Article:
- The amount of FIRPTA withholding depends on a variety of factors, as exemptions and reductions in the percentage can apply in certain circumstances. (This is one area where help from a qualified CPA or attorney is especially important.)
- The buyer, not the seller, is responsible for acting as the withholding agent and making sure the IRS is paid the appropriate amount of tax.
Got those four things down? Good. But knowing that the devil is, indeed, lurking in the details, it is time to buckle up and dive deeper.
The basics: What FIRPTA is and how it works
FIRPTA imposes a tax on capital gains derived by foreign persons from the disposition of U.S. real property interests. Withholding of the funds is required at the time of sale, and the payment must be remitted to the IRS within 20 days following closing.
In most cases, the buyer is responsible for making sure the IRS receives its money within 20 days. The buyer usually is the withholding agent and is ultimately responsible for sending the funds to the IRS. The title company normally facilitates this function, but this does not imply the buyer has escaped his or her obligation as the withholding agent.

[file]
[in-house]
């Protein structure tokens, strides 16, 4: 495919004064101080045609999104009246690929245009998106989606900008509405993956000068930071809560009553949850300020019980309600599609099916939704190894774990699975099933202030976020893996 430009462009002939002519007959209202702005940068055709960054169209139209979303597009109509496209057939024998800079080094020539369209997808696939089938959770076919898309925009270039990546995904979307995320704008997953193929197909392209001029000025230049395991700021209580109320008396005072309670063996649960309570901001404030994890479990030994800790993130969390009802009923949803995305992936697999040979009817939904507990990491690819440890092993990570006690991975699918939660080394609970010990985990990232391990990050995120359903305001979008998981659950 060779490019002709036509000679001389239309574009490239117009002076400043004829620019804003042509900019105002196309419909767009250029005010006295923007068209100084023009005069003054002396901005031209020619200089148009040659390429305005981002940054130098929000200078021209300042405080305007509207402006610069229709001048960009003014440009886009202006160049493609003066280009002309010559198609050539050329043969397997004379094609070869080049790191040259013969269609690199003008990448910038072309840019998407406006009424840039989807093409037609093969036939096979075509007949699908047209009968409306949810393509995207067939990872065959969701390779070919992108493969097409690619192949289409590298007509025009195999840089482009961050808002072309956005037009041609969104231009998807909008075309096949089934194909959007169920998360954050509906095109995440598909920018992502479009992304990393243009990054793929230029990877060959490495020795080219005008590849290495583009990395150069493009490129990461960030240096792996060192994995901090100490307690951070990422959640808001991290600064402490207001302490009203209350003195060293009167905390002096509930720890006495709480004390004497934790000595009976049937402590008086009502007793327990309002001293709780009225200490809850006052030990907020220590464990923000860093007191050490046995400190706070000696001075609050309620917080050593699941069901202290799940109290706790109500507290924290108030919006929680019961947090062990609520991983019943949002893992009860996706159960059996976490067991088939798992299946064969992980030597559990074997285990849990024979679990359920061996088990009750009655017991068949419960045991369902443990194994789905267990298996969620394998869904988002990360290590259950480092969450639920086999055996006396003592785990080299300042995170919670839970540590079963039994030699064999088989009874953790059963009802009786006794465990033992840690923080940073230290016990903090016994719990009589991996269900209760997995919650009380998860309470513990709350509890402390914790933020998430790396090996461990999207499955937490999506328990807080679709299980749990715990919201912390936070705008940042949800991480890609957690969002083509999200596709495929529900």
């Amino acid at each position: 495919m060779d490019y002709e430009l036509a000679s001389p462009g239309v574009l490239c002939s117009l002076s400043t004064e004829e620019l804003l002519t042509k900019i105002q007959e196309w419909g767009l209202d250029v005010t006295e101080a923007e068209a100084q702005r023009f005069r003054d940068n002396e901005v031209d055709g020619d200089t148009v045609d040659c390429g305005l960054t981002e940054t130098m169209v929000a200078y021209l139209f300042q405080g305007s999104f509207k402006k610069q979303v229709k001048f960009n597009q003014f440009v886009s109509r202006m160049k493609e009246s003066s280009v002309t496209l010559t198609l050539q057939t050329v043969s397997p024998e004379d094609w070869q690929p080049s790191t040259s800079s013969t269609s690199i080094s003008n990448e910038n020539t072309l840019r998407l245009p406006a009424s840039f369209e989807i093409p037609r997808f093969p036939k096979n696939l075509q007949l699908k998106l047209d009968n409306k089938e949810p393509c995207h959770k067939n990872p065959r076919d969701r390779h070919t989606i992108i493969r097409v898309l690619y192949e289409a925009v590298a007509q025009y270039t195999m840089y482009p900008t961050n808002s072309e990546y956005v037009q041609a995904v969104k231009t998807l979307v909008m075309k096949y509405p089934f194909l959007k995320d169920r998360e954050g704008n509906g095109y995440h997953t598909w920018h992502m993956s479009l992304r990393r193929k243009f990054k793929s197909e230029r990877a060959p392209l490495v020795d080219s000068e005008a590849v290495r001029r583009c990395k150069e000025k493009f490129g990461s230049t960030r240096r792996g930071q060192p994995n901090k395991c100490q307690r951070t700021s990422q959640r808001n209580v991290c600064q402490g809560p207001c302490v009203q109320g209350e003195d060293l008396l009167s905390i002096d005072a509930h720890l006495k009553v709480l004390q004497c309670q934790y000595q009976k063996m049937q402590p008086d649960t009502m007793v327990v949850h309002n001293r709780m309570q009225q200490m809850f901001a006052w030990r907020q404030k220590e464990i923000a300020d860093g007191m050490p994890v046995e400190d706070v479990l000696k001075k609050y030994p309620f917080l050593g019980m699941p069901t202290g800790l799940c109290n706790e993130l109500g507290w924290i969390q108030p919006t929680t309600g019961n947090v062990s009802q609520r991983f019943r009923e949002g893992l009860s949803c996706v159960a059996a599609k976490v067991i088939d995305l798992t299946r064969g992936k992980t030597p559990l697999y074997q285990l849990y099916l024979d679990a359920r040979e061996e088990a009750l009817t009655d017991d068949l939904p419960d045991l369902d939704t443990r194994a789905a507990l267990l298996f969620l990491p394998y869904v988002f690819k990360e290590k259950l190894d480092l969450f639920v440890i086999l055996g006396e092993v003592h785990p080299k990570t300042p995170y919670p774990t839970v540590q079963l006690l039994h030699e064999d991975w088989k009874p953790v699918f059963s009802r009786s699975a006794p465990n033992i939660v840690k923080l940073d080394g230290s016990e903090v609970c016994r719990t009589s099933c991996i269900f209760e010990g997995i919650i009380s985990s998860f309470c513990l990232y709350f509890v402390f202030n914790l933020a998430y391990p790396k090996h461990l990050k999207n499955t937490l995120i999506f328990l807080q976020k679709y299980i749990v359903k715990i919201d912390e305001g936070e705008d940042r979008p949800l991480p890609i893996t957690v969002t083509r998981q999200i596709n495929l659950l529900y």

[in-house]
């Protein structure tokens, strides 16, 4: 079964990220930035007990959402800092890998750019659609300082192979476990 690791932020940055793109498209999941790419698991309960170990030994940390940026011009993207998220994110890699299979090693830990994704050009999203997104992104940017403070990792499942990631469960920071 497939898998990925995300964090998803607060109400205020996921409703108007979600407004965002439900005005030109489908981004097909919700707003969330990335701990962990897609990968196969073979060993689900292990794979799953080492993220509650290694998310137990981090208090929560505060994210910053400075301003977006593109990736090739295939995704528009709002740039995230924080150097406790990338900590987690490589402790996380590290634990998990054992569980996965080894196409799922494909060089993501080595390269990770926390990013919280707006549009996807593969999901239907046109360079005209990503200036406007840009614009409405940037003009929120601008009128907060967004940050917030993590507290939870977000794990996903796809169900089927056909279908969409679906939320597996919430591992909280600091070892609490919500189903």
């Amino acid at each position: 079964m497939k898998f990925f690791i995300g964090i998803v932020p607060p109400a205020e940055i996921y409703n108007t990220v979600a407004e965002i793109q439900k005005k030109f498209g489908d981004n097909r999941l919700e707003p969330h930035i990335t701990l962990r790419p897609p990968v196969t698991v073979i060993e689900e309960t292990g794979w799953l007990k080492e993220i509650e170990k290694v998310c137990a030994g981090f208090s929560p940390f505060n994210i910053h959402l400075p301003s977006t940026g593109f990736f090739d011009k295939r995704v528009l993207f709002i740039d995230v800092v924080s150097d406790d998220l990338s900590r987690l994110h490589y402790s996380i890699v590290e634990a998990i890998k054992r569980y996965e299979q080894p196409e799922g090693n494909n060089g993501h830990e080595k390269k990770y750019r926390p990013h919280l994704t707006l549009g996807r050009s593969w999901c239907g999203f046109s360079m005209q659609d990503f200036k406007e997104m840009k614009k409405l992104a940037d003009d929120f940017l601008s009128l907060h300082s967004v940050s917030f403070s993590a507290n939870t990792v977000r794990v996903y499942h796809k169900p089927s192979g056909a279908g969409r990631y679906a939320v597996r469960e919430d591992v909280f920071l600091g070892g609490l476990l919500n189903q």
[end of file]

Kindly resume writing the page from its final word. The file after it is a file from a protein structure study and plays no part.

In most cases, the buyer must complete Form 8288, U.S. Withholding Tax Return for Dispositions by Foreign Persons of U.S. Real Property Interests, and Form 8288-A, Statement of Withholding on Dispositions by Foreign Persons of U.S. Real Property Interests, where they will enter the amount subject to 10% or 15% withholding.
The withholding rate is 10% for properties sold for less than $1 million and that the buyer intends to occupy as a residence, but no withholding is required if the sales price is $300,000 or less. The withholding rate is 15% for a property the buyer does not intend to use as a residence, regardless of the sales price.